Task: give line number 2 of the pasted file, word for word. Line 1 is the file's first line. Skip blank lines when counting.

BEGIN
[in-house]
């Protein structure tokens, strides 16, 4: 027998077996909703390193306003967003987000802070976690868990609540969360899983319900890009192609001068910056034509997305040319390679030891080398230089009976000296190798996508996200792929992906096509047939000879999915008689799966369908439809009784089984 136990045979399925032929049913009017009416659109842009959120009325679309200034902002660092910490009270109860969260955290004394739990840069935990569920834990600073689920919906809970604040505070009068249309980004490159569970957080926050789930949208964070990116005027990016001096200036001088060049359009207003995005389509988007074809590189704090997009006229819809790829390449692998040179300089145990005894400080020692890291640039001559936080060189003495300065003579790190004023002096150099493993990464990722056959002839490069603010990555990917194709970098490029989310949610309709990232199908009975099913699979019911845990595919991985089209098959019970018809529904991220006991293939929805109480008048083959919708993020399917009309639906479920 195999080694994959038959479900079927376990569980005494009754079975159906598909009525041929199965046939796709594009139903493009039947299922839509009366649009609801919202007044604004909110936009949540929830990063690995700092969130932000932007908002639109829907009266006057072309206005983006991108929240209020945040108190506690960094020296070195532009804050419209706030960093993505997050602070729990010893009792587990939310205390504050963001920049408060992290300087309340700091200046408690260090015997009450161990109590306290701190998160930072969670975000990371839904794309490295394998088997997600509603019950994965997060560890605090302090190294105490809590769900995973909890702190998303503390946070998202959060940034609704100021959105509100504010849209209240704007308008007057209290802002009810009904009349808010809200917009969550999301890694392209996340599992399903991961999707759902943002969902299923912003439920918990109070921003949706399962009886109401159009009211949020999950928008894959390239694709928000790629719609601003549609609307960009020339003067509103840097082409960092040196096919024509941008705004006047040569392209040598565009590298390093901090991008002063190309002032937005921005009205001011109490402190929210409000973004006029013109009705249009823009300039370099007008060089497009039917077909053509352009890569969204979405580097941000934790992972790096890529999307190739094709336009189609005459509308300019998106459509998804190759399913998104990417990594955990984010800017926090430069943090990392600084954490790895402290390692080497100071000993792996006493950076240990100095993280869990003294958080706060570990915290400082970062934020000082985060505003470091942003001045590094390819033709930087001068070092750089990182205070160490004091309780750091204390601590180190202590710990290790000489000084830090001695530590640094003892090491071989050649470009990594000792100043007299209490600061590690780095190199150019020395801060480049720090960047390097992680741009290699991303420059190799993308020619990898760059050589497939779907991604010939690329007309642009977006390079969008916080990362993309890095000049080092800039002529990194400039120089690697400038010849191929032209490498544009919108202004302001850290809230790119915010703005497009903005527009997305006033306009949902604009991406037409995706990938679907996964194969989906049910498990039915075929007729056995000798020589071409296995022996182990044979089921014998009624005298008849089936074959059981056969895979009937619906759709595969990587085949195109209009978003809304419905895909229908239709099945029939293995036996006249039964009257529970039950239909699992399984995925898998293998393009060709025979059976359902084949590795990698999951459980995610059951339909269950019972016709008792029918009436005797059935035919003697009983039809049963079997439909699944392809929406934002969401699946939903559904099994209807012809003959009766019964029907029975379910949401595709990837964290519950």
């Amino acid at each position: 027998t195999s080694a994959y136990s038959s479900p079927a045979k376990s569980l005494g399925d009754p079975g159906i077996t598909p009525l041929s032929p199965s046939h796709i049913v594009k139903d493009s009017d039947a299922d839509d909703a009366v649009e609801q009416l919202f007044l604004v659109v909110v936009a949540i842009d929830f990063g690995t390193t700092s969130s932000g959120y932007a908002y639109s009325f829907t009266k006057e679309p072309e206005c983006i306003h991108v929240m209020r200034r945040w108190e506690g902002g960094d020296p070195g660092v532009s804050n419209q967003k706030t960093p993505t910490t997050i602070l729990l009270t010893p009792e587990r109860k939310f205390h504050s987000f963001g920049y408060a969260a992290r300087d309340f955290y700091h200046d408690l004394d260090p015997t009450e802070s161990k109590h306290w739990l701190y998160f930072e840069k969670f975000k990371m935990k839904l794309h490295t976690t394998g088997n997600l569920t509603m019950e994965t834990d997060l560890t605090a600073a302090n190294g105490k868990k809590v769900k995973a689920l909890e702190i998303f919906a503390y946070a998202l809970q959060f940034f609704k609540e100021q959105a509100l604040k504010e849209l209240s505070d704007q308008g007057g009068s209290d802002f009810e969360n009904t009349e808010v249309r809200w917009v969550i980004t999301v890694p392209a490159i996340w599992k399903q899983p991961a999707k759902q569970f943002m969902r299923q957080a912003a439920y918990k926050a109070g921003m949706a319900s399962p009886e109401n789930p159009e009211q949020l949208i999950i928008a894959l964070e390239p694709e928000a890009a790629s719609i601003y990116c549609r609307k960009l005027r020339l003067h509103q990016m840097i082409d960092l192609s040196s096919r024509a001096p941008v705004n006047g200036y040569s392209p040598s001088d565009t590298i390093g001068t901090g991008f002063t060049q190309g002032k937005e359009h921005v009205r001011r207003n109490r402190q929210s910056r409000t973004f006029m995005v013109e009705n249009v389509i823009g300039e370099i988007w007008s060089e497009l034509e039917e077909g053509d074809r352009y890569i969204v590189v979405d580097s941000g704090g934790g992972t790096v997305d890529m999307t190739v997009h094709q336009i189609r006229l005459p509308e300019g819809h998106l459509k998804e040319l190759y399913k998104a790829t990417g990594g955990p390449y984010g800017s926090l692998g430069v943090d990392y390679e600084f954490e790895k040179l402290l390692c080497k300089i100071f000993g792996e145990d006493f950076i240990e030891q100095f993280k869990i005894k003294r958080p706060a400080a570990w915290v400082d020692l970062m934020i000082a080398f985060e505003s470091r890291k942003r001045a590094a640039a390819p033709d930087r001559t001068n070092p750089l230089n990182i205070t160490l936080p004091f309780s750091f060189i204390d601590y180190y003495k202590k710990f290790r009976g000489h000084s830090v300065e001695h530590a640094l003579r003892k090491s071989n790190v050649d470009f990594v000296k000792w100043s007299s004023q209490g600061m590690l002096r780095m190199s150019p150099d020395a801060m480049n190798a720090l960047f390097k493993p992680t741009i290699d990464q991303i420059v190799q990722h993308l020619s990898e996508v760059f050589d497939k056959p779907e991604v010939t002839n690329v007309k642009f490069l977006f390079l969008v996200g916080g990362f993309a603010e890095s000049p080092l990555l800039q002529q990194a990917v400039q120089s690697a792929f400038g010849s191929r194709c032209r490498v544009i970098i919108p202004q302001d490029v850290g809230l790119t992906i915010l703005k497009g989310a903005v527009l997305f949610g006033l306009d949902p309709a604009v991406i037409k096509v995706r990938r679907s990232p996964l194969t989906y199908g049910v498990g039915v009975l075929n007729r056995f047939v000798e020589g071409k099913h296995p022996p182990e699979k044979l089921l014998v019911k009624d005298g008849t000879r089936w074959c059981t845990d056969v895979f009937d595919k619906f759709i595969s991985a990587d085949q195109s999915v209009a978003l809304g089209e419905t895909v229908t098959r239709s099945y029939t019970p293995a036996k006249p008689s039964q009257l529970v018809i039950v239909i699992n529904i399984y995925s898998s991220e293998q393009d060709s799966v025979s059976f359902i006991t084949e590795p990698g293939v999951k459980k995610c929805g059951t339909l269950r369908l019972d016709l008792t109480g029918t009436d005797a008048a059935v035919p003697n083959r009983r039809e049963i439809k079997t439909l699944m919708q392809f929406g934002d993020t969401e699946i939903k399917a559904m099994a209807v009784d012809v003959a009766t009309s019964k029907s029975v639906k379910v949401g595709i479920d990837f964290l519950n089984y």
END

């Protein structure tokens, strides 16, 4: 027998077996909703390193306003967003987000802070976690868990609540969360899983319900890009192609001068910056034509997305040319390679030891080398230089009976000296190798996508996200792929992906096509047939000879999915008689799966369908439809009784089984 136990045979399925032929049913009017009416659109842009959120009325679309200034902002660092910490009270109860969260955290004394739990840069935990569920834990600073689920919906809970604040505070009068249309980004490159569970957080926050789930949208964070990116005027990016001096200036001088060049359009207003995005389509988007074809590189704090997009006229819809790829390449692998040179300089145990005894400080020692890291640039001559936080060189003495300065003579790190004023002096150099493993990464990722056959002839490069603010990555990917194709970098490029989310949610309709990232199908009975099913699979019911845990595919991985089209098959019970018809529904991220006991293939929805109480008048083959919708993020399917009309639906479920 195999080694994959038959479900079927376990569980005494009754079975159906598909009525041929199965046939796709594009139903493009039947299922839509009366649009609801919202007044604004909110936009949540929830990063690995700092969130932000932007908002639109829907009266006057072309206005983006991108929240209020945040108190506690960094020296070195532009804050419209706030960093993505997050602070729990010893009792587990939310205390504050963001920049408060992290300087309340700091200046408690260090015997009450161990109590306290701190998160930072969670975000990371839904794309490295394998088997997600509603019950994965997060560890605090302090190294105490809590769900995973909890702190998303503390946070998202959060940034609704100021959105509100504010849209209240704007308008007057209290802002009810009904009349808010809200917009969550999301890694392209996340599992399903991961999707759902943002969902299923912003439920918990109070921003949706399962009886109401159009009211949020999950928008894959390239694709928000790629719609601003549609609307960009020339003067509103840097082409960092040196096919024509941008705004006047040569392209040598565009590298390093901090991008002063190309002032937005921005009205001011109490402190929210409000973004006029013109009705249009823009300039370099007008060089497009039917077909053509352009890569969204979405580097941000934790992972790096890529999307190739094709336009189609005459509308300019998106459509998804190759399913998104990417990594955990984010800017926090430069943090990392600084954490790895402290390692080497100071000993792996006493950076240990100095993280869990003294958080706060570990915290400082970062934020000082985060505003470091942003001045590094390819033709930087001068070092750089990182205070160490004091309780750091204390601590180190202590710990290790000489000084830090001695530590640094003892090491071989050649470009990594000792100043007299209490600061590690780095190199150019020395801060480049720090960047390097992680741009290699991303420059190799993308020619990898760059050589497939779907991604010939690329007309642009977006390079969008916080990362993309890095000049080092800039002529990194400039120089690697400038010849191929032209490498544009919108202004302001850290809230790119915010703005497009903005527009997305006033306009949902604009991406037409995706990938679907996964194969989906049910498990039915075929007729056995000798020589071409296995022996182990044979089921014998009624005298008849089936074959059981056969895979009937619906759709595969990587085949195109209009978003809304419905895909229908239709099945029939293995036996006249039964009257529970039950239909699992399984995925898998293998393009060709025979059976359902084949590795990698999951459980995610059951339909269950019972016709008792029918009436005797059935035919003697009983039809049963079997439909699944392809929406934002969401699946939903559904099994209807012809003959009766019964029907029975379910949401595709990837964290519950």